Every once in a while a person gets stuck in a quandary. My jams usually rear their ugly heads when I’m fishing a lighter medium-action rod, the sun starts to set, and I’ve decided to tie on a couple of leaches and go for broke before my party starts complaining about the empty beer cooler and my unbridled obsession with catching just one more. Yea…I’d fish well into the darkness if I had my way, and unless the day started with a 200-grain line and a Sex Dungeon, I’ve been left wanting for stiff speed on multiple occasions. I finally decided I could either continue making backcasts, and then checking my watch, tying up a new leader, and grabbing a quick snack before beginning forward rod motion, or I could pick up a faster 5-weight. I took the rode more traveled (buying yet more fly gear), and the rod of choice was the G. Loomis EastFork FR1085-4.
I’m going to start by saying I’ve had my eye on a premium rocket launcher in this weight class, but the price, combined with the fact that the only way I could test one required subjecting myself to massive amounts of dealer-tude (a.k.a. dealer bad attitude), means the upper-crust lost on appeal. Secondarily, the folks that pushed me into this stick once steered me into another they didn’t even carry, so I was pretty certain I was getting straightforward advice.
The rod was nicely packaged, and said packaging may prove useful on a hike too…
Very light, cordura-covered pack-ready protection
“You’ll like what you feel” – meanwhile the jury is still deliberating
For a rod with an MSRP of $425, it is extremely well put together. The manufacturer calls the base “a rich, full body cabernet satin color” – I call it the spitting image of the (now defunct) Orvis Zero Gravity. The rod finish is perfect, not a blemish to be found, and like the Orvis product Loomis took it easy on the epoxy. Darker burgundy wraps hold the guides firm, and the ferrules are accented in silver. The ferrules are finished, meaning must wax to keep them fit. Snake guides are chromed, matching the silver accents, as is the stripping guide (with a black insert). The reel seat is unique – bronze anodized machined aluminum, but with logo’ed cork inside – I thought this was a smooth branding touch which probably saved a little handle weight as well. The handle cork matches that of the insert, and was as good as cork could be (aside from coming out of an ’89 Lynch-Bages).
Everything fits together perfectly. And again, it was nearly ascetically flawless. I say nearly because I did find a little burr on the reel seat threads – this was immediately written off as a feature preventing me from spinning the nut down farther than necessary. You have to love it when something [that might be] wrong with a new rod actually makes it more functional (and if G. Loomis actually did this on purpose please hand me a crowbar to get my foot out of my mouth). Finally, another useful touch: I’ve always wondered why manufacturers put the little fly holding loops on the bottoms of their rods – this manufacturer did it right, with the loop sitting at 270 degrees so I can actually see the fly I have on as I traipse to the next hole.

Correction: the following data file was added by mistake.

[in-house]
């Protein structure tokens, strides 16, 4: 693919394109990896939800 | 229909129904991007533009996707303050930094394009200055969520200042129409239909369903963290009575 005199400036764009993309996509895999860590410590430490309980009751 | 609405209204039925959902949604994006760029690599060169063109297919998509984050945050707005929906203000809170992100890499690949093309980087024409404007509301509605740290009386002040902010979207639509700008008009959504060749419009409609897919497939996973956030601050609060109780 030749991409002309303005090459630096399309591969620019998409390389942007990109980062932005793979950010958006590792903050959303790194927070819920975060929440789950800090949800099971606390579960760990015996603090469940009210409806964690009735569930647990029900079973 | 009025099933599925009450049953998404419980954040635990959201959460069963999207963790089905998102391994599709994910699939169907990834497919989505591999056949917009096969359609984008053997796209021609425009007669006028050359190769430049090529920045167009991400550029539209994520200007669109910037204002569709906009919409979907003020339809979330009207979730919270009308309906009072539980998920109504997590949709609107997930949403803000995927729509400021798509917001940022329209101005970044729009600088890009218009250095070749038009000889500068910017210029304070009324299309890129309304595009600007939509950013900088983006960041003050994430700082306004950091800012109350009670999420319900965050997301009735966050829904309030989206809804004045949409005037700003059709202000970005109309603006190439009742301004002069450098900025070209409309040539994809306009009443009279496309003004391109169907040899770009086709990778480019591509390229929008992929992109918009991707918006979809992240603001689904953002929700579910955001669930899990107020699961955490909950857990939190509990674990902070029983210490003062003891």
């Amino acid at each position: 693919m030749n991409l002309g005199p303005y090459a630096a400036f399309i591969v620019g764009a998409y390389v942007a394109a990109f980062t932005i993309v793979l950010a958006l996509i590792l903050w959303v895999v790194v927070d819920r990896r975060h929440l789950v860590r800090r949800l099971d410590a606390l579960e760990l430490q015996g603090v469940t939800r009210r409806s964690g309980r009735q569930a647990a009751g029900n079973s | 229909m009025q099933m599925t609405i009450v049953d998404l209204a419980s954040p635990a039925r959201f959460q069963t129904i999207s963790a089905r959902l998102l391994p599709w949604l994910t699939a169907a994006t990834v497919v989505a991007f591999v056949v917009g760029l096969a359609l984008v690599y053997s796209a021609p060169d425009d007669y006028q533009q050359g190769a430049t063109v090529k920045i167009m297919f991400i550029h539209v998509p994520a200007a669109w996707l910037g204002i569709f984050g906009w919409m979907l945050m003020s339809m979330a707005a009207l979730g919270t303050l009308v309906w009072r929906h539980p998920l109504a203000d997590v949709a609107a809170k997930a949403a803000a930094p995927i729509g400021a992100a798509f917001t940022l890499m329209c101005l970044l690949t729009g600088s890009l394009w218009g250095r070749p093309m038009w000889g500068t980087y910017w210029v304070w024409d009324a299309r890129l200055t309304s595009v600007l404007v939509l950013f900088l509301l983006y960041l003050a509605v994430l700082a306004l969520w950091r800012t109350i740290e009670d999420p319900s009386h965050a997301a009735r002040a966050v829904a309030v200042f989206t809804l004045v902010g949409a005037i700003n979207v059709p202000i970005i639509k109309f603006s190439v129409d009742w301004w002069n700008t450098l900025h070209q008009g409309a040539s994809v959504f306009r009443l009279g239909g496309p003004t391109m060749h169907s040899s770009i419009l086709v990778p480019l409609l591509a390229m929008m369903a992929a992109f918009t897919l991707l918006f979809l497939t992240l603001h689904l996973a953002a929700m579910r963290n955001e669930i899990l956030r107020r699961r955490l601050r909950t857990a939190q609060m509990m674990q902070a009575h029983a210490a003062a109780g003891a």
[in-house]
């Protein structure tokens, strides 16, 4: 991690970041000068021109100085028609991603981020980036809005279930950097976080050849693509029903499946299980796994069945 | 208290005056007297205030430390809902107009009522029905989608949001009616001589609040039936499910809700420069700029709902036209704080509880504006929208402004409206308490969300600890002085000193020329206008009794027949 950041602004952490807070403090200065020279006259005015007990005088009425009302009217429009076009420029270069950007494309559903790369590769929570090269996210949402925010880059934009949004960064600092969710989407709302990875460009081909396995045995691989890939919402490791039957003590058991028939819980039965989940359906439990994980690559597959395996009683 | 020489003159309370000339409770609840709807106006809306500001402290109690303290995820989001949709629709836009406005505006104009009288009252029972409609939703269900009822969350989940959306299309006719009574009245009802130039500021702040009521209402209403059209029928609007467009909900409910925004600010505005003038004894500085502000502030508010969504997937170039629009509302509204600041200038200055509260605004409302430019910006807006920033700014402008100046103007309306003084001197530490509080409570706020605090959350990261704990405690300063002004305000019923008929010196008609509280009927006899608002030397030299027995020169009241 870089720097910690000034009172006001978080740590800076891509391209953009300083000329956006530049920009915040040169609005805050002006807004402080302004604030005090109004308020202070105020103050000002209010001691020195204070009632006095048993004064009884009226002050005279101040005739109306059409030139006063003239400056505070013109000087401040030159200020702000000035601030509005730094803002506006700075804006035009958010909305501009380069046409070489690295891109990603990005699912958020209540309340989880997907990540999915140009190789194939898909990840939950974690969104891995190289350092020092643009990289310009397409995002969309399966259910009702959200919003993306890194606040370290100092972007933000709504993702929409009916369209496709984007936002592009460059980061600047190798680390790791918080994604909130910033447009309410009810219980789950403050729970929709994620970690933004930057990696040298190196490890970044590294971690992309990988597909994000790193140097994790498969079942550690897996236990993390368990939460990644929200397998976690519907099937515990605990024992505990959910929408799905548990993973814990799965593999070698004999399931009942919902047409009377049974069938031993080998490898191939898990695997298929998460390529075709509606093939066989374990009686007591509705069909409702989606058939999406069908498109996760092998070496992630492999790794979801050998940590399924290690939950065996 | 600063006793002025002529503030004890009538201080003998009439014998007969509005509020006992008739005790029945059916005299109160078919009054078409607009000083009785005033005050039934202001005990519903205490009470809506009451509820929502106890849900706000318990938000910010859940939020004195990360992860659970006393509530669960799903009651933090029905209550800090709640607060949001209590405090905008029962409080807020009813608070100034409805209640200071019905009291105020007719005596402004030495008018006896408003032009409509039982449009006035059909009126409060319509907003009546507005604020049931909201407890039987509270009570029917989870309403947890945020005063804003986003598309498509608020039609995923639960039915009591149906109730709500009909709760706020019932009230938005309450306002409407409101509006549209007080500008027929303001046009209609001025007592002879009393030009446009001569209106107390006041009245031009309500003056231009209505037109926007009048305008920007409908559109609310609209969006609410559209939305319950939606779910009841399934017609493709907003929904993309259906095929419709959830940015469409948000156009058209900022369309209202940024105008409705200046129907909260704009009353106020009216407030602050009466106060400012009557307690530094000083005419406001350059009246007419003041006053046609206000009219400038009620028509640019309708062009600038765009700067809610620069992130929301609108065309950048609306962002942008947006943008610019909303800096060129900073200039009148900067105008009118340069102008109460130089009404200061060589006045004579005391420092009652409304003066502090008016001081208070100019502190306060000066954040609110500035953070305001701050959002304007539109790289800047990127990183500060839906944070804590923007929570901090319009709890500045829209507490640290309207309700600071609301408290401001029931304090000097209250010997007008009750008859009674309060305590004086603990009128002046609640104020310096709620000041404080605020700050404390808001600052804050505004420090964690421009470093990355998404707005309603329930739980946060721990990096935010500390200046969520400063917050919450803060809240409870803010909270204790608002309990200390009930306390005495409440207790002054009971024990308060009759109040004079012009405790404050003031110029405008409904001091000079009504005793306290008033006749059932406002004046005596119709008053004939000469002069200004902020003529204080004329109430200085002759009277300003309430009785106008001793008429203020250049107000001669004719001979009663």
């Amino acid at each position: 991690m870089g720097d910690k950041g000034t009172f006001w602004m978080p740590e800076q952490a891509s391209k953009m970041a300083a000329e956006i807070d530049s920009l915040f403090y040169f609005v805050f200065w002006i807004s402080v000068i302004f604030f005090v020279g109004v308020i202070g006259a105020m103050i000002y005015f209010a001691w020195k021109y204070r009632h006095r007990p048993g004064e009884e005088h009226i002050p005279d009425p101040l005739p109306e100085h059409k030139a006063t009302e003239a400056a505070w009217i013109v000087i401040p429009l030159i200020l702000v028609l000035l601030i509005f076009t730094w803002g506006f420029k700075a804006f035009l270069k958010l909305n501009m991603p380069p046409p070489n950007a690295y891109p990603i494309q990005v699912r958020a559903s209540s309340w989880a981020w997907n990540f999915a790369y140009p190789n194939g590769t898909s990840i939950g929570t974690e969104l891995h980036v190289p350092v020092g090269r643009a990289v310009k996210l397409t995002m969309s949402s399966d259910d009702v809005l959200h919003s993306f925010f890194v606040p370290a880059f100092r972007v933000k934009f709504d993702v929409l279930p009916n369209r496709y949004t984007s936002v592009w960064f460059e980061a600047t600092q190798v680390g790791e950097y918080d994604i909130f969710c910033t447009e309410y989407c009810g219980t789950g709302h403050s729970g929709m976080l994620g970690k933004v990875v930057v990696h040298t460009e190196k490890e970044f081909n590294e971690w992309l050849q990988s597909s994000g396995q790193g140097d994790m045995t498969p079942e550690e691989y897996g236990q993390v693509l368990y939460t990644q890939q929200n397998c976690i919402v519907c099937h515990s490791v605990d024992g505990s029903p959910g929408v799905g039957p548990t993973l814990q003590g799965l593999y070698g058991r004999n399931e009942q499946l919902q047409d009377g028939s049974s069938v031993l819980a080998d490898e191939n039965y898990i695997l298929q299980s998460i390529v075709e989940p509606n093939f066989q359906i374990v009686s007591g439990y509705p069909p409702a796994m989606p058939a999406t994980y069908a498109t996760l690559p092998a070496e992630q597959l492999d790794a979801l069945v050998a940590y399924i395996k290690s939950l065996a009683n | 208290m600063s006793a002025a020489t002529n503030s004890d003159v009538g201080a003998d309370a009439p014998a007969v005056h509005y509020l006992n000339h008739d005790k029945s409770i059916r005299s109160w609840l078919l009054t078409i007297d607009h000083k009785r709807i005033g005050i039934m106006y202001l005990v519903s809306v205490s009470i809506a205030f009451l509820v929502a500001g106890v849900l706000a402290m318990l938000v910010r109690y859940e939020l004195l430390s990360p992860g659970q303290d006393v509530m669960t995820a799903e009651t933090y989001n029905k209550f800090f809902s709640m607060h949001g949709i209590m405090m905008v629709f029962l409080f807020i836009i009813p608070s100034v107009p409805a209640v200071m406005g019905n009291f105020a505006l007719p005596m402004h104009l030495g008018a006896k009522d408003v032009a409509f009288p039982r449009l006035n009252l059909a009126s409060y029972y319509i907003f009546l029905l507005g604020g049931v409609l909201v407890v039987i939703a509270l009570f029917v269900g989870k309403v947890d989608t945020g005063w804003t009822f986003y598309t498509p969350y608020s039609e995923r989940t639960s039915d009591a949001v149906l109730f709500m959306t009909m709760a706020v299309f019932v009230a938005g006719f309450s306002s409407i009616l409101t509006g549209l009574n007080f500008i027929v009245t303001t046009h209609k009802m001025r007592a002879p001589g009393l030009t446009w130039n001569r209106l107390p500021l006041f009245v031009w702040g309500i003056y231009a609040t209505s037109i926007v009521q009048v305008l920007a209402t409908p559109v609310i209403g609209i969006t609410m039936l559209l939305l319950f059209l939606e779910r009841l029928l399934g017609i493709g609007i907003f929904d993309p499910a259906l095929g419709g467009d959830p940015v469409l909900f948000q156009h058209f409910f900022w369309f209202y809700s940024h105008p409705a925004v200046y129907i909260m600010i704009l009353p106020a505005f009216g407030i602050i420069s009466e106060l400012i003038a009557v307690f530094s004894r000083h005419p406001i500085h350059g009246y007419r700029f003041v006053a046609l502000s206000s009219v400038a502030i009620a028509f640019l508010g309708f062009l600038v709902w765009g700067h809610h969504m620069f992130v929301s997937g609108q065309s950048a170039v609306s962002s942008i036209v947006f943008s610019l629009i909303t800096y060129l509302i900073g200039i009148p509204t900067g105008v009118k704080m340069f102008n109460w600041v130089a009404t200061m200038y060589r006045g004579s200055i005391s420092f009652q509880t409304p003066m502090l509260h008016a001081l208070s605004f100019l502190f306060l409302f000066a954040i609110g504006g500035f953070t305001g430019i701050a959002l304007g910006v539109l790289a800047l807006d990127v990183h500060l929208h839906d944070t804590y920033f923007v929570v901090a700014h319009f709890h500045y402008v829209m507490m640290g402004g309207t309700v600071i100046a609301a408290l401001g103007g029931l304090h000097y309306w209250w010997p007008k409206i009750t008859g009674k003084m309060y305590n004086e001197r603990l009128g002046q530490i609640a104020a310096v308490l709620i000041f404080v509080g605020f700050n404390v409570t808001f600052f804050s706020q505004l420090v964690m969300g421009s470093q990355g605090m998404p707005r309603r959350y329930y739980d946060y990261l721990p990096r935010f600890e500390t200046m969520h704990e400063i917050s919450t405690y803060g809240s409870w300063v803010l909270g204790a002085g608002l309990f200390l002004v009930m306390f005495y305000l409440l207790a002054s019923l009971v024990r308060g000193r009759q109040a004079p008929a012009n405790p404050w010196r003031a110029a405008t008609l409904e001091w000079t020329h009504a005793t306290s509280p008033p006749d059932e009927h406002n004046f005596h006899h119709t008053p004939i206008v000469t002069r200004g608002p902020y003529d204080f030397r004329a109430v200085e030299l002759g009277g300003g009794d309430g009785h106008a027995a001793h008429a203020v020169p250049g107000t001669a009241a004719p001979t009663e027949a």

…keep it away from strong electric currents
This puppy is doing time with a ’09 Lamson Litespeed 2.0, wrapped in 30# gel spun goodness and a Rio Gold 5…
Feather in Hard Alox
A Hollywood couple
The rod/reel combo looks so good that I’m inclined to scratch it up so nobody mistakes me for the obvious marketing gimmickry depicted on the G. Loomis home page. Also, I must note that I’m not necessarily sold on the pairing – the rod feels a bit weightier towards the tip (see below), and the reel is so light it puts the balance out off the grip – this feels a bit strange to me, and only time on the water is going to determine whether I find another, slightly heavier cranker.
The first thing I said when the rod was handed to me was “it feels way heavy in the tip.” I didn’t mean too heavy in general – the rod just felt slightly unbalanced. It reminded me of the Sage SP 6-weight I own (still don’t know why) – despite being rated at 3 oz. (not bad for aging forest green) that rod always felt like there was lead in the tip, and this rod felt the same. I was immediately told to quit my bitching and go out and cast the thing. In the mean time, the rod felt firm in hand, and just slightly less than broomstick-like.
I got about fifteen minutes of supervised casting time with this rod, and it performed above par. While most of the exercise was done with an old Pflueger Medalist and a dirty ‘seconds’ line, consistently dropping a fluffy red indicator onto select pavement spots at 50′ was cake – it tracks very precise at intermediate distances. In airing it out (i.e. starting with a few feet of backing lying on my toes), however, I found the rig got a little sluggish. The loops stayed loose, and the back end of the line never felt a guide. I blamed that on the crap line itself, although I probably should call it user error and get some lessons. Nevertheless, the addition of a clean, slick line was promised as the solution to any shooting issues I might have, although since this rod will never see the light of a saltwater day I’ll probably never need that kind of power anyway. The action is fast enough that I have no worries tossing a streamer (or two) – the reason I went this route in the first place – and that (along with the price) is the reason the rod has found a new home.
Next up is on-the-job training – I’ll hopefully have this rig out and about by the end of the weekend (weather and growing workload permitting). I’ll put it through it’s paces, and report back as soon as humanly possible.
MG signing off (to wax some ferrules)